Late Humanism

In autumn 2016, I was in the slow midst of writing a new book of poems. Looking back, I can see a lot of personal and public dread in the poems I had recently written, as well as in the writings of so many others. When our public life exploded that November, it felt like a calamity, but in retrospect it should have been predictable. It seems clear it was less an event than a revelation of what has been there all along, obvious to anyone who was simply looking.

In “A Defence of Poetry,” Shelley wrote, “Poets are the hierophants of an unapprehended inspiration; the mirrors of the gigantic shadows which futurity casts upon the present.” A century later, Spanish poet and Nobel laureate Vicente Aleixandre deepened this idea, writing that the poet “is always one who reveals. The poet is essentially the seer, the prophet. But his ‘prediction’ is not a prediction of the future; it might well be of the past: it is timeless prophecy.”

I love and fear the idea of poems as mirrors held to the past, the present, and even to the possible future. In those mirrors is revealed what Virginia Woolf calls “moments of being,” when the “cotton wool” of ordinary existence is suddenly pierced or blown away. It is painful and hopeful. We are left with the immanence of our own existence, realizations heretofore hidden to us by others or ourselves.

A few weeks after the election, in December 2016, our son was diagnosed as being on the autism spectrum. It still feels a bit unreal to type those words, as if it is happening to someone else. For a while, in the spring of that next year, I didn’t really write. We were too busy trying to figure out what to do to help him as he moved into his early school years. We were going to our jobs and doing all the daily things and also trying to process and learn.

It turned out that I knew virtually nothing about autism, and what I did know was wrong. I thought of it as a disaster. All I had available to me were a few scattered, exaggerated characters in film and television and incorrect facts. I didn’t understand anything about why neurodiverse kids and adults react differently to the world around them and how pervasive our negative stereotypes and assumptions are about this large, heterogeneous group. I had a lot to learn, about autism in general, and about my son in particular, and still do.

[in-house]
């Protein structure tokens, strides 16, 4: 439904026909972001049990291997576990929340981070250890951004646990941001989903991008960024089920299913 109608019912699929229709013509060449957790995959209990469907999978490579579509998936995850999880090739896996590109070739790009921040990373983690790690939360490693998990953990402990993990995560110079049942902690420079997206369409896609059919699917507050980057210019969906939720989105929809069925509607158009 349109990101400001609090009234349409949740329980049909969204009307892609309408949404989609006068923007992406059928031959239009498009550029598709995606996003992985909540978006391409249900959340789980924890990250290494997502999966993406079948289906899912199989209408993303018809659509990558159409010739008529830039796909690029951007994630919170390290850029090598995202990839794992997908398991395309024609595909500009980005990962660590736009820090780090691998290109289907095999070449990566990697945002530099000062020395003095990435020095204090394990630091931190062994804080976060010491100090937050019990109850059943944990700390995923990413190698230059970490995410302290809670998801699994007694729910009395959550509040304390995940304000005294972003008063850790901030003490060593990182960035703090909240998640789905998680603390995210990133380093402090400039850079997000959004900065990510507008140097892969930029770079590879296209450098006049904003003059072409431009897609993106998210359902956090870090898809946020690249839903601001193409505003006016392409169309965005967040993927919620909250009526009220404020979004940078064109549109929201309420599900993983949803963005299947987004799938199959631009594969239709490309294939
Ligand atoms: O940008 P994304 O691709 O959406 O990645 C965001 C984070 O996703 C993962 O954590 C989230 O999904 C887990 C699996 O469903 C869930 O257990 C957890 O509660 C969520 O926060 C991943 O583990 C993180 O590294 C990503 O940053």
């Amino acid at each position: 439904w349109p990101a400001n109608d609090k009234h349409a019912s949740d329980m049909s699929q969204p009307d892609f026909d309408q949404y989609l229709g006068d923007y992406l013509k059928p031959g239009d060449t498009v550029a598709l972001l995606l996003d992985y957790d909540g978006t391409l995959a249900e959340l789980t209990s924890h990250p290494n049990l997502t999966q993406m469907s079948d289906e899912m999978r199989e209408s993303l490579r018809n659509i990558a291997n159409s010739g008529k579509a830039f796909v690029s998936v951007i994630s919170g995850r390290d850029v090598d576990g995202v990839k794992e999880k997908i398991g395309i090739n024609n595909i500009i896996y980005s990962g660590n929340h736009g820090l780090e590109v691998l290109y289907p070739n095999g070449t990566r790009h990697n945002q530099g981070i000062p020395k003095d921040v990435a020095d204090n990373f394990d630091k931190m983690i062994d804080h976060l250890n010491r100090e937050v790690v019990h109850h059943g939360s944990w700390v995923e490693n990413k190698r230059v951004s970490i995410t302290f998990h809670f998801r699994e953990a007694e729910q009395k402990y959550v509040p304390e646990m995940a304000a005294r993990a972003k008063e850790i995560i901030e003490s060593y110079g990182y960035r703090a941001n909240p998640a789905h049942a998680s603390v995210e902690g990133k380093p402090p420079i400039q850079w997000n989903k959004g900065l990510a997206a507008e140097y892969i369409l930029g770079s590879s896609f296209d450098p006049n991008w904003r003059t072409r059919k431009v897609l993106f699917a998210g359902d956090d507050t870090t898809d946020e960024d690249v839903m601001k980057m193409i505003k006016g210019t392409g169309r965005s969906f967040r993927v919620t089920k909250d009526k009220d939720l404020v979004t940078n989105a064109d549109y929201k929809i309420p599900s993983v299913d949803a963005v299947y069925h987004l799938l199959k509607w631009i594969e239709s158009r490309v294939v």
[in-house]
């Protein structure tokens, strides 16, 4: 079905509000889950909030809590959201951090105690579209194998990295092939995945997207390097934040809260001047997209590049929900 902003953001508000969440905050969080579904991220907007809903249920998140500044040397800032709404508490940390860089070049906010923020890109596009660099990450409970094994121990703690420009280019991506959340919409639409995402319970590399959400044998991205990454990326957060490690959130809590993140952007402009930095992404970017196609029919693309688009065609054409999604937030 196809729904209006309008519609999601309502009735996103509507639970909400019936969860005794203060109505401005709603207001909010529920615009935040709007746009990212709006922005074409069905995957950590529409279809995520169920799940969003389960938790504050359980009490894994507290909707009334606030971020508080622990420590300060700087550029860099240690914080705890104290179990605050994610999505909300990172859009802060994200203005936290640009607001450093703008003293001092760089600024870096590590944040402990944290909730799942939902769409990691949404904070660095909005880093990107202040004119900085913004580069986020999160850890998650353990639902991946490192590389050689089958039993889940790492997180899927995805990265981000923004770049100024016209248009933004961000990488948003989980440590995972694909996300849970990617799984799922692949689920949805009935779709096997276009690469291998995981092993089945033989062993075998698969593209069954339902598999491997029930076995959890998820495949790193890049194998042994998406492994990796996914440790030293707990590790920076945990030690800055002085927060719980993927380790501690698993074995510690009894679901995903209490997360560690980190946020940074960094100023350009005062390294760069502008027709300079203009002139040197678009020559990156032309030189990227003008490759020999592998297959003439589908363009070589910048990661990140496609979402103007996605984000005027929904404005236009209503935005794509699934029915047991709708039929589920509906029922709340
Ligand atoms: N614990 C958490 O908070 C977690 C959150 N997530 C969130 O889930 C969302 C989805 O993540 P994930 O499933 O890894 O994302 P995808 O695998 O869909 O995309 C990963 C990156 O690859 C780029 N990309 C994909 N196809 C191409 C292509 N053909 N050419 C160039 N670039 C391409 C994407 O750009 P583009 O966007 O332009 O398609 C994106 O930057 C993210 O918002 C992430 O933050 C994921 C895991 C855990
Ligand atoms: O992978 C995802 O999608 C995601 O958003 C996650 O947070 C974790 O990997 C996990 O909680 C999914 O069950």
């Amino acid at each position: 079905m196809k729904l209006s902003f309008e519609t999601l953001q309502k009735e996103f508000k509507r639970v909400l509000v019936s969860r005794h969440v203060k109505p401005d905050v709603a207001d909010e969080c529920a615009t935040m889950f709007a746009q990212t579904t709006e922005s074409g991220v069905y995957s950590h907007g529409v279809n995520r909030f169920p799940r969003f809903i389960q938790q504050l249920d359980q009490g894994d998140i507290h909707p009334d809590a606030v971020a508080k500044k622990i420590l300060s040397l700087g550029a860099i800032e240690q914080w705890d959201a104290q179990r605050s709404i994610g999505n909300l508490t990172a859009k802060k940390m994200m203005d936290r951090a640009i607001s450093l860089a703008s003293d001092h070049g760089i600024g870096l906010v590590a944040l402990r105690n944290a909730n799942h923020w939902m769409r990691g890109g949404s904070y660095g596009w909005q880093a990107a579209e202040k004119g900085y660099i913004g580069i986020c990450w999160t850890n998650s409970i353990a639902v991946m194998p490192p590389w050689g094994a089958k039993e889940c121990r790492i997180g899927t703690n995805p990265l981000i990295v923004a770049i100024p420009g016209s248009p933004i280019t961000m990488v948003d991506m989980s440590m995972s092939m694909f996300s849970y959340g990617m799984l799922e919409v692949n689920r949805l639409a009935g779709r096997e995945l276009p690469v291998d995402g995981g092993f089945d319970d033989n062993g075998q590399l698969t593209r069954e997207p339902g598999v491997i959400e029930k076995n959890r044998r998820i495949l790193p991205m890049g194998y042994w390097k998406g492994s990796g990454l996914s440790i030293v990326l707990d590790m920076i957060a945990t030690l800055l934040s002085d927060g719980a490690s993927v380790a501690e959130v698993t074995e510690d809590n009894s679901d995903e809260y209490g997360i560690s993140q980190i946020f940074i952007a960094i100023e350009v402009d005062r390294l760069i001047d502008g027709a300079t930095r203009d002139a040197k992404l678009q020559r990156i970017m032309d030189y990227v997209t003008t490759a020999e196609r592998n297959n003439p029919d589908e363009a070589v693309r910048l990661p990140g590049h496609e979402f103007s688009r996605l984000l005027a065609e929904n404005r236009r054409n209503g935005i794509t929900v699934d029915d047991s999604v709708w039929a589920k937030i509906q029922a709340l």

I was also made painfully aware that despite my own superficial iconoclasm and rejection of typical paths for my social class, I was deeply invested in traditional markers of success and conformity. To my shame, as well as my ongoing gratitude, my son’s differences from expected norms initially threatened, then thankfully shattered, those anachronistic notions in favor of the start of a much more loving and accepting attitude.

Starting later in 2017 and through the summer of 2018, I slowly started to write again. These new poems were of course filled with my emotions and thoughts about my life both as a father and as a stunned and horrified citizen. Without being specific I mention my son’s “diagnosis” (if that word is even appropriate, which, to the extent it carries within it the presumption of illness, I am sure it is not) in several poems. They were written relatively early in the process of understanding how he is different, after the initial shock but still in a time of great distress and ignorance. And yet, because of that distress, there is something profoundly true about the feelings in them....

 

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This essay is from Father's Day (Copper Canyon Press, 2019) and was reprinted in the Fall-Winter 2019 issue of American Poetsthe biannual journal of the Academy of American Poets, with permission of the poet and Copper Canyon Press. Copyright © 2019 by Matthew Zapruder. To receive American Poetsbecome a member.

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